Walking is “an ancient act evolved over millions of years and is deeply integral to our sense of belonging, both physically and psychologically.”
So says AERO member and author Antonia Malchik near the start of her insightful book A Walking Life: Reclaiming Our Health and Our Freedom. Weaving together scientific research and carefully curated anecdotes, Malchik guides us to a deeper understanding of what it means to be human, and the central role walking plays in making us so.
Malchik took her time gathering her research and crafting this book, and the result is thoughtful, honest, caring and compassionate. A valuable read at any time, A Walking Life is particularly impactful in these post-pandemic riddled, politically divisive times.
Human beings are made to walk. It is central to our physical, emotional and psychological development. It also is the means by which we come together and form the fabric that defines a neighborhood and community, woven over years “of face-to-face contact on a regular basis – on the sidewalk, and in the daily organic activities of work, life, child-rearing, food, education, leisure.” It turns out that we have a biological need to connect with one another and “crave real, visceral, touchable” experiences.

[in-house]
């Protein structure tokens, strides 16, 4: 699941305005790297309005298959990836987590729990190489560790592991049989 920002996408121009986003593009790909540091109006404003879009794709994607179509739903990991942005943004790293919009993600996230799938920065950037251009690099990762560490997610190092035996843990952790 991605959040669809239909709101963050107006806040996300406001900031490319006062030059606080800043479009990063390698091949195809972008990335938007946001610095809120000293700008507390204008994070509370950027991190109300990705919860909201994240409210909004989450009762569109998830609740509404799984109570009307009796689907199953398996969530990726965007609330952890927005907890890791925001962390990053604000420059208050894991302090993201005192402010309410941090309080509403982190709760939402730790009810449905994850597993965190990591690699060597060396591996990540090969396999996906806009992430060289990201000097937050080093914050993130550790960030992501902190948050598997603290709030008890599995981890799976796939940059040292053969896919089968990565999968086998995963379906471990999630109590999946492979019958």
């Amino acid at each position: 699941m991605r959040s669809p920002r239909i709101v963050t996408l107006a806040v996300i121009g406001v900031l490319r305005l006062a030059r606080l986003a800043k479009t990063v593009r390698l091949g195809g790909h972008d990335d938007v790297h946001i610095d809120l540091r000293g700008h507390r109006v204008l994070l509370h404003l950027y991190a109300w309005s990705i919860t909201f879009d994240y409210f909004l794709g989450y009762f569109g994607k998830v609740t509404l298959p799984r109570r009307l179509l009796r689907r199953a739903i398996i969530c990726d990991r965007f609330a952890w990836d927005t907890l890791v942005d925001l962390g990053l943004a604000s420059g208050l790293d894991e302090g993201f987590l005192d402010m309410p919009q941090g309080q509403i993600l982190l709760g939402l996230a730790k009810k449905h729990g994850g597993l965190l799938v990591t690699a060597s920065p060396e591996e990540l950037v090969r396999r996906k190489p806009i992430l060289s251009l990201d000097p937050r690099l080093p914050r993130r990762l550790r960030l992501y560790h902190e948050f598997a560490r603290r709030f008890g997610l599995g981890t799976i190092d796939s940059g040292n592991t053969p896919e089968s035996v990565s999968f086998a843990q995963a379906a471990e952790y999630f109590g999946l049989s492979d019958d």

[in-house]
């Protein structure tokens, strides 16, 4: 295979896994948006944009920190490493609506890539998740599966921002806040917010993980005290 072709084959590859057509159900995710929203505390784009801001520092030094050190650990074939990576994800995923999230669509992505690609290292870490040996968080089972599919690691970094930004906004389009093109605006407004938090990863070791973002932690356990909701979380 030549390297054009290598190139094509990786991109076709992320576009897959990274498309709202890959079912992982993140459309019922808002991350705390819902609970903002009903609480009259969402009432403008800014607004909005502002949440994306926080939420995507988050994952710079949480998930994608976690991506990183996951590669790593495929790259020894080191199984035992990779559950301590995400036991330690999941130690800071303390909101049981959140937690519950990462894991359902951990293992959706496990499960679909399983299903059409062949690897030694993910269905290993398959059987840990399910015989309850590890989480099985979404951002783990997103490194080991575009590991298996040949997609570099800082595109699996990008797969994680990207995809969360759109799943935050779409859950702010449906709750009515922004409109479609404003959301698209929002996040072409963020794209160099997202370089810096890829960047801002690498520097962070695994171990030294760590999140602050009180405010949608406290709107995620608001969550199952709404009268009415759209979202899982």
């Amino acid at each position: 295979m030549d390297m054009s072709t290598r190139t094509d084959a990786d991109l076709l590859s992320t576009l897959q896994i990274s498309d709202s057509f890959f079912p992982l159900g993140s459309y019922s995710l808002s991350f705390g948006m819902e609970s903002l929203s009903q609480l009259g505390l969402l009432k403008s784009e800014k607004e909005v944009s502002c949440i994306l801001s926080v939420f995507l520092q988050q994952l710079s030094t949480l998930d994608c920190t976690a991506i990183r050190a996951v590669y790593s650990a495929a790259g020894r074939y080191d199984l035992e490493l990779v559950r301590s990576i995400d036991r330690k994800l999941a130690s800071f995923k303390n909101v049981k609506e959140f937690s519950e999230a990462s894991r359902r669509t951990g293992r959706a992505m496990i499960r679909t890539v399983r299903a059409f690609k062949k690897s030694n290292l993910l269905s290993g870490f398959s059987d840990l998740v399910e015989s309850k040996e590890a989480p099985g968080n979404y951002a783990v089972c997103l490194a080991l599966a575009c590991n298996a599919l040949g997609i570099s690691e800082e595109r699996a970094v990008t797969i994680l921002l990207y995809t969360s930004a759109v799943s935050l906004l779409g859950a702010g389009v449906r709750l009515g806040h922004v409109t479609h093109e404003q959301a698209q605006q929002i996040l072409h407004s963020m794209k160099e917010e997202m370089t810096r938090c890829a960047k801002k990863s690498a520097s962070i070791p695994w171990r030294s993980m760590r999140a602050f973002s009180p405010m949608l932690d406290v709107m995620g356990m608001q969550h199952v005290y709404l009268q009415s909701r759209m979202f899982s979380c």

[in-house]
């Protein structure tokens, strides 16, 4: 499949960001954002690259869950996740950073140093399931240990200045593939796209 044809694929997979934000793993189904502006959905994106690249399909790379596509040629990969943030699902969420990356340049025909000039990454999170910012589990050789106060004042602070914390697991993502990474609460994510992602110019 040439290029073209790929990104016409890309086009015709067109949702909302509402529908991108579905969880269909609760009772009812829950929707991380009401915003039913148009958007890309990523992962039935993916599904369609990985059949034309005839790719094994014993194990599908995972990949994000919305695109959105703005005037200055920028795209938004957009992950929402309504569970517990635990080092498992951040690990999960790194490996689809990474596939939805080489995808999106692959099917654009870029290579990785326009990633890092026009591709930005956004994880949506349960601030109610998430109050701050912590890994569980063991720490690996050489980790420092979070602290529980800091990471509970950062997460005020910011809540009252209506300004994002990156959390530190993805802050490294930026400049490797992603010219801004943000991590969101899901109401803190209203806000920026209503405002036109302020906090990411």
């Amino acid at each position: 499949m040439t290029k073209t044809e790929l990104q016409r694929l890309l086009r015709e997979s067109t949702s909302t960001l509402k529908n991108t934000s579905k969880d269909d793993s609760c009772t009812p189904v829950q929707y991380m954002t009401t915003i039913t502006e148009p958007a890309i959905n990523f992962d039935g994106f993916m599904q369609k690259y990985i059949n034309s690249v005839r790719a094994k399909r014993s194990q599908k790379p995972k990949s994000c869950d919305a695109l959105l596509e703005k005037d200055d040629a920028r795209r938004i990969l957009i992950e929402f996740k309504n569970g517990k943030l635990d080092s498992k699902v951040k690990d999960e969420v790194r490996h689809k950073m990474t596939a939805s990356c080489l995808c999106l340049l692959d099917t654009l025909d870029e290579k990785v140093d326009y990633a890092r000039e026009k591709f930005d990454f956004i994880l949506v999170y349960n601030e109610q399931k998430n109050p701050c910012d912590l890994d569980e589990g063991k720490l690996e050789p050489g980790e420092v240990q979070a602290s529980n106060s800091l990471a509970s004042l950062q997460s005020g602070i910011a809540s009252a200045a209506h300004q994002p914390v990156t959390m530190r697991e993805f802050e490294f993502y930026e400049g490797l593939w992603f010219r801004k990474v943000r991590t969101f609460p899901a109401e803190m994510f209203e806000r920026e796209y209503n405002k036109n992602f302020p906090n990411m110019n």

And yet, for many decades now, as individuals, communities and countries, we continue to make choices that move us away from walking and to a more sedentary, car-centric life that lacks connection, all to our detriment. Some of these choices are obvious, others are more subtle, though no less impactful. Still others can be hard to read. Particularly eye-opening for this reader was appreciating the structural racism explicit in the design and implementation of at least our early highway systems, and the consistent choices of which neighborhoods and communities to eliminate.
AERO members will appreciate the hope and possibility A Walking Life offers. Malchik provides this both with suggestions for making different choices today, and through her interviews with individuals who undertook “big walks”, many through areas of conflict in different parts of the world. To a person, they came away knowing the inherent goodness and caring of people.
Towards the end of her book, remarking on the history of humans’ footprints on the earth, Malchik notes: “Paths are shaped by those who walk them.” As A Walking Life demonstrates convincingly, people and communities are shaped by the paths they walk.